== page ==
We are content respecting ports that there has been one ever since such things to take leave of reason and the Conquest. The water was the matter of fact, if they either of them “ soft-flowing Avon,” which in this interfere with the faith, on which hangs place, owing to a fall of two or three the spell of our enjoyment and are feet, differed in some degree from its not most of our enjoyments erected usual placid appearance. It was no upon foundations as untenable? Honest longer smooth, glassy, dark from depth, old Rous, the antiquary, lived at Guy's and reflecting, in motionless beauty, Cliff; and the Queen of modern trage- the willows, rushes, and noble oaks, dy, the British Thalia, she who trod that ornamented its banks. On the the stage without a rival—who har- contrary, it was agitated and broken rowed up our souls in Lady Macbeth, into whirls and eddies, until it nearly and appeared, when personifying roy reached the house, about 400 yards off, alty, far superior in dignity to any thing where it resumed its mirror-like surwe have ever seen in royalty itself face, and glided along“ at its own for ber's was the poetry of acting, and sweet will,” without a ripple, like the accommodated the “ shows of things to current of time stealing silently into the desires of the mind,”—this lady was eternity.
Under the shade of some once an inhabitant of Guy's Cliff in a lofty trees, in a line with the front of humble capacity, from the shades of the house from which I was separated which she emerged “ to delight all by the river that almost washed the hearts and to charm all eyes."
walls, I Alung myself on the grass in It will hardly be thought fair, after pure idleness to enjoy the picture. No these observations, to cite Guy's Cliff breeze stirred a leaf ; a few white as a specimen of an English rural re- clouds were floating on the blue sky. treat, because a portion of our admira- Men like Dr. Johnson, or a citizen of tion might be attributed to associations, Cheapside, might have preferred the unconnected with situation and natural filth of Fleet-street, or the exhalations beauty. But those who have visited it, of Smithfield, but to me the first few unknowing the circumstances attached minutes in that situation were worth all to its history, have confessed its claims London, or a dozen Londons. The to attraction. My first visit to it was mind in similar cases becomes intoxion a fine summer evening, and it cated with delight, and for a time loses brought forcibly to my recollection, at all power of forming definite ideas : it the first glimpse of it, the lines of Vir- quaffs largely of the delicious draught gil :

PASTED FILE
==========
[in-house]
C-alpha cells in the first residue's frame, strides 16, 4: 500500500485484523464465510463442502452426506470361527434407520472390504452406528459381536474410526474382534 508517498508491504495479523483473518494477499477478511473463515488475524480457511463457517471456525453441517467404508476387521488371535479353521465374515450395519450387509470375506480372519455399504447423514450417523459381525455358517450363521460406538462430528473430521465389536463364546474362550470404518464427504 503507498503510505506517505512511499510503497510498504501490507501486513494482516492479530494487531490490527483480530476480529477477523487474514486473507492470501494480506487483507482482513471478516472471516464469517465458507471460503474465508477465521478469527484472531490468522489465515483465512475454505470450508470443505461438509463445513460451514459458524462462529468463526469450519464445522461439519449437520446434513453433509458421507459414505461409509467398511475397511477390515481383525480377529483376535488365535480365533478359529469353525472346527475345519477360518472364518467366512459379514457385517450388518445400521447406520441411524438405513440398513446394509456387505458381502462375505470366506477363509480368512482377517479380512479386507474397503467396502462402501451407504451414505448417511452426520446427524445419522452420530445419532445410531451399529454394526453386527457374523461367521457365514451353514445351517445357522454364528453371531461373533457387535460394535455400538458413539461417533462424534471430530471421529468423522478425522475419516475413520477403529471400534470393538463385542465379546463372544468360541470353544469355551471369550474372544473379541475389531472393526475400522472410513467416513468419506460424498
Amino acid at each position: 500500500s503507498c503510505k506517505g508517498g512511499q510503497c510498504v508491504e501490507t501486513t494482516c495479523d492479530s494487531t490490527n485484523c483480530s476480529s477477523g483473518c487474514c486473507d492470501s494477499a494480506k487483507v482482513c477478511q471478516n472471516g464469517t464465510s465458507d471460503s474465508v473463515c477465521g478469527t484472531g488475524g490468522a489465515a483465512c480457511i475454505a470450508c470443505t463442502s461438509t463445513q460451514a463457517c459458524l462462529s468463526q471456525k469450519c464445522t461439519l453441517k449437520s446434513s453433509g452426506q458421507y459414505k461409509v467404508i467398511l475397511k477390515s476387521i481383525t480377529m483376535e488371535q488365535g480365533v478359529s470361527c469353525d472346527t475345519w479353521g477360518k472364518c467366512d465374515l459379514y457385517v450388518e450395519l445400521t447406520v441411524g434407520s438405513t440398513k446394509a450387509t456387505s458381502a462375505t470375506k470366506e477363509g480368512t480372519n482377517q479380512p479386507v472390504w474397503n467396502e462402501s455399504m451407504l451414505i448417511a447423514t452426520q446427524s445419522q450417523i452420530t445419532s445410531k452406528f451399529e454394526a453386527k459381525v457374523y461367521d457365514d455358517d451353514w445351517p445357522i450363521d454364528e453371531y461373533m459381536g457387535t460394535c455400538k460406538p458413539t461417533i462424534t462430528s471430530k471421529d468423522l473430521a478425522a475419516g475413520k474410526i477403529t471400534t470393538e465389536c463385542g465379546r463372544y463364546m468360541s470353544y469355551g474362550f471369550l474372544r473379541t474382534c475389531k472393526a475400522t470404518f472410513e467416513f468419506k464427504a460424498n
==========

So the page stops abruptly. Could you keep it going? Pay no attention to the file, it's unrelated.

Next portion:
which it does not taste until the first Hic secura quies, et nescia fallere vita,
cravings of its thirst are satisfied. It Dives opum variorum ; hic latis otia fundis,
is this intoxication of feeling--this ex
* Yet calm content, secure from guilty cares,
Yet home-felt pleasure, peace and rest are theirs ;